Khosrowshahi says that means there are companies Uber won't do business with. He wouldn't name names, but pointed to what he says are now the company's core values.

"The number one value that you're gonna hear around these halls is we do the right thing, period," he said. "You've got to do your best in every situation. Hopefully, we'll get it more right than wrong."

One of the company's most high-profile missteps to date was its treatment of former engineer Susan Fowler, whose blog post alleging deeply rooted sexism at Uber was a pivotal moment in Silicon Valley, sparking a movement of women across the industry to speak out and playing a key role in the removal of Khosrowshahi's predecessor at Uber, Travis Kalanick.

Asked what he would say to Fowler, who sued Uber earlier this year, he responded, "I think I'd say that she did good. It must've been tough for her to come out like that...I think she was a part of a wave of change that has been difficult for this company. It's been difficult all over, but it's an incredibly important wave. I think that what I'm hoping is that we can finish what she started."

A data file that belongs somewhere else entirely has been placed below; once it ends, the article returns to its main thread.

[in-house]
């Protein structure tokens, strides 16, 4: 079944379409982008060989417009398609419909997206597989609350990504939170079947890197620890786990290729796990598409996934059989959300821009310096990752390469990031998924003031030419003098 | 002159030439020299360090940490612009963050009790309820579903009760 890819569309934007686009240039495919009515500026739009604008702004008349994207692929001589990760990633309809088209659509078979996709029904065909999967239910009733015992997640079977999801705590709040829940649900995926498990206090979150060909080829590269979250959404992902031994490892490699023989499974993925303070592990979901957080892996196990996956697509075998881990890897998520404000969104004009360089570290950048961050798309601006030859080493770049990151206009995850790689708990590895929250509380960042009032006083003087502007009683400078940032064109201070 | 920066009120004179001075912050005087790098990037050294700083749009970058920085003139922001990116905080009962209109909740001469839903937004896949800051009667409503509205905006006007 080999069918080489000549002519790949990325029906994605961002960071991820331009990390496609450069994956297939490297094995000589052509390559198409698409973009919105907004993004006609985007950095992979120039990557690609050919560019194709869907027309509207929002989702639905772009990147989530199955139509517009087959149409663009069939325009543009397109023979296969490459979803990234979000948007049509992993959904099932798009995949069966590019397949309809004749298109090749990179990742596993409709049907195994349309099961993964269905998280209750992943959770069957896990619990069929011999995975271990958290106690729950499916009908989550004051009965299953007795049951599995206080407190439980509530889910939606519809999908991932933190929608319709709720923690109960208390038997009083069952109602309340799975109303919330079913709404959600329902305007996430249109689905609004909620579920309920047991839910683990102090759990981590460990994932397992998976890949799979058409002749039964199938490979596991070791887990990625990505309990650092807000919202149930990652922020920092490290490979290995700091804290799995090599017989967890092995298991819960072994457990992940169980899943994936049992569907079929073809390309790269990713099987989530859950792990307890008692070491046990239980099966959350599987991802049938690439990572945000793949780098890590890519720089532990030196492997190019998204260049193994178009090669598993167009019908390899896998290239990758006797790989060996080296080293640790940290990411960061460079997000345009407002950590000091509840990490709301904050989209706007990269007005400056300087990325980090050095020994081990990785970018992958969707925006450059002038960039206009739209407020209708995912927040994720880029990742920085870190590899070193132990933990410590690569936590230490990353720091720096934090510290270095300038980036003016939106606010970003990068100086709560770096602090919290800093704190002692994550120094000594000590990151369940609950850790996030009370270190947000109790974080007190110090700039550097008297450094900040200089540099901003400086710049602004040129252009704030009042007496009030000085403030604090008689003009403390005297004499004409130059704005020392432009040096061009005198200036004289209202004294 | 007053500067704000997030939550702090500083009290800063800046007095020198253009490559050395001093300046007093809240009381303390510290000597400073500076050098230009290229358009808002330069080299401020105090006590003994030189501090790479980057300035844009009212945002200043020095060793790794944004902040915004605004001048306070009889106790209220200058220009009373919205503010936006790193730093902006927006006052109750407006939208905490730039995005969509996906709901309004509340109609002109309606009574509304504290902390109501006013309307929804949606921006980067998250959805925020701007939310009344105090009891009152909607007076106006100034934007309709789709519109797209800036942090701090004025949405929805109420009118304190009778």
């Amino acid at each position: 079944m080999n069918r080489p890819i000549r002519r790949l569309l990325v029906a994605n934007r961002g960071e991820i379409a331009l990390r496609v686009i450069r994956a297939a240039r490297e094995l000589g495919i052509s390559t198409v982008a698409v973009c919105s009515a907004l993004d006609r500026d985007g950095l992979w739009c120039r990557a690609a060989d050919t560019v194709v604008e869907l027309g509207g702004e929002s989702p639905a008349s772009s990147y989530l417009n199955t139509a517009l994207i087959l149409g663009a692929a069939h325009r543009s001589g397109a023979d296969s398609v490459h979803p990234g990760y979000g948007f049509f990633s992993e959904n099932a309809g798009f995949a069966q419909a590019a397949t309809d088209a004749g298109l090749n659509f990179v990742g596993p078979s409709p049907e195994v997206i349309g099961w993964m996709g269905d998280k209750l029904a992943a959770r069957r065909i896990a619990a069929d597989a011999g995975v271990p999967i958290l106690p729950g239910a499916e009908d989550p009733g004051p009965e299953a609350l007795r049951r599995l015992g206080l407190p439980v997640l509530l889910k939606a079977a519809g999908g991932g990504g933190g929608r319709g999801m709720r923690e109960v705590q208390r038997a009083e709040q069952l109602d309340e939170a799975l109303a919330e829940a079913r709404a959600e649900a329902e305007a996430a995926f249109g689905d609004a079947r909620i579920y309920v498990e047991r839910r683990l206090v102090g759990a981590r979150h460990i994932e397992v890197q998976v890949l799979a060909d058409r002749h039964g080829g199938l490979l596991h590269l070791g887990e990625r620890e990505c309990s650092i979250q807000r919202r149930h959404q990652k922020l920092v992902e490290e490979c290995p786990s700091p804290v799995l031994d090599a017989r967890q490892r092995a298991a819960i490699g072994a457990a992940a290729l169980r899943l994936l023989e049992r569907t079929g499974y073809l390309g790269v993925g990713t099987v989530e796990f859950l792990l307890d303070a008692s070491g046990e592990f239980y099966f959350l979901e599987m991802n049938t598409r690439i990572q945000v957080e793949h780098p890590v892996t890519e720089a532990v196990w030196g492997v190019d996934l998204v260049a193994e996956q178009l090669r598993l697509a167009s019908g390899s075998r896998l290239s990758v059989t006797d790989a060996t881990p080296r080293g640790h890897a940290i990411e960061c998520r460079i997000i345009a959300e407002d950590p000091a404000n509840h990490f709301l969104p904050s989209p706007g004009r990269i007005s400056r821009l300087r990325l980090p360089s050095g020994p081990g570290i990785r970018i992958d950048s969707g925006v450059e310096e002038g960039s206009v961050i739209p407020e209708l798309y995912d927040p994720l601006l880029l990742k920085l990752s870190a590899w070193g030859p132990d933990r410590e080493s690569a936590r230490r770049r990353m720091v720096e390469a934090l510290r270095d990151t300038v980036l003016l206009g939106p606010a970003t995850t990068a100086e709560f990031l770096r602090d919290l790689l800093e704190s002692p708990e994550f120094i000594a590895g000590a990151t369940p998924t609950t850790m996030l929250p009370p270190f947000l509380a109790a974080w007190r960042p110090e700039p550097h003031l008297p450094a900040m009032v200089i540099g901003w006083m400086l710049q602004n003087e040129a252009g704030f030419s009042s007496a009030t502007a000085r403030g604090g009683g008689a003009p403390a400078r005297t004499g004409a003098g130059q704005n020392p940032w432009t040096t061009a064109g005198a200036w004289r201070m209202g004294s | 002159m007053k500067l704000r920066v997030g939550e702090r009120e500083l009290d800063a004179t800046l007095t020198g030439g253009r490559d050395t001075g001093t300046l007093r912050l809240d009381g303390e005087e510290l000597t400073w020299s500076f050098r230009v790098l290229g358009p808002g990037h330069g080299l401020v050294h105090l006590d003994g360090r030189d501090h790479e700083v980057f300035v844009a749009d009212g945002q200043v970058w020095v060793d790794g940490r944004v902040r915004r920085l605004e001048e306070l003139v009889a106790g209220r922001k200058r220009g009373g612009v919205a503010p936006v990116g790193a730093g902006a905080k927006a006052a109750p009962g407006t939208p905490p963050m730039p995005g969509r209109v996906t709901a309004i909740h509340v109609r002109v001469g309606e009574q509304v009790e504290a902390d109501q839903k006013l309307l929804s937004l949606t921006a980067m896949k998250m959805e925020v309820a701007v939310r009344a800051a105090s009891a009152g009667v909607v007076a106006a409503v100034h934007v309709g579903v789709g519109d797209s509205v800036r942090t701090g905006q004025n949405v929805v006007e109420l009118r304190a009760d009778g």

Leading Uber at what may be a pivot point for all of Silicon Valley on a number of issues, including diversity, means leaning into the uncomfortable conversations that have to be a part of that. "It's ultimately gonna be good," Khosrowshahi said. "But when you're going through periods of change, there's gonna be pain, and I think right now, we're right in the middle of the grinding."

Moving forward, Khosrowshahi is hoping for more open discourse regarding the movement toward equality in Silicon Valley, though he realizes that might lead to him and others making mistakes along the way.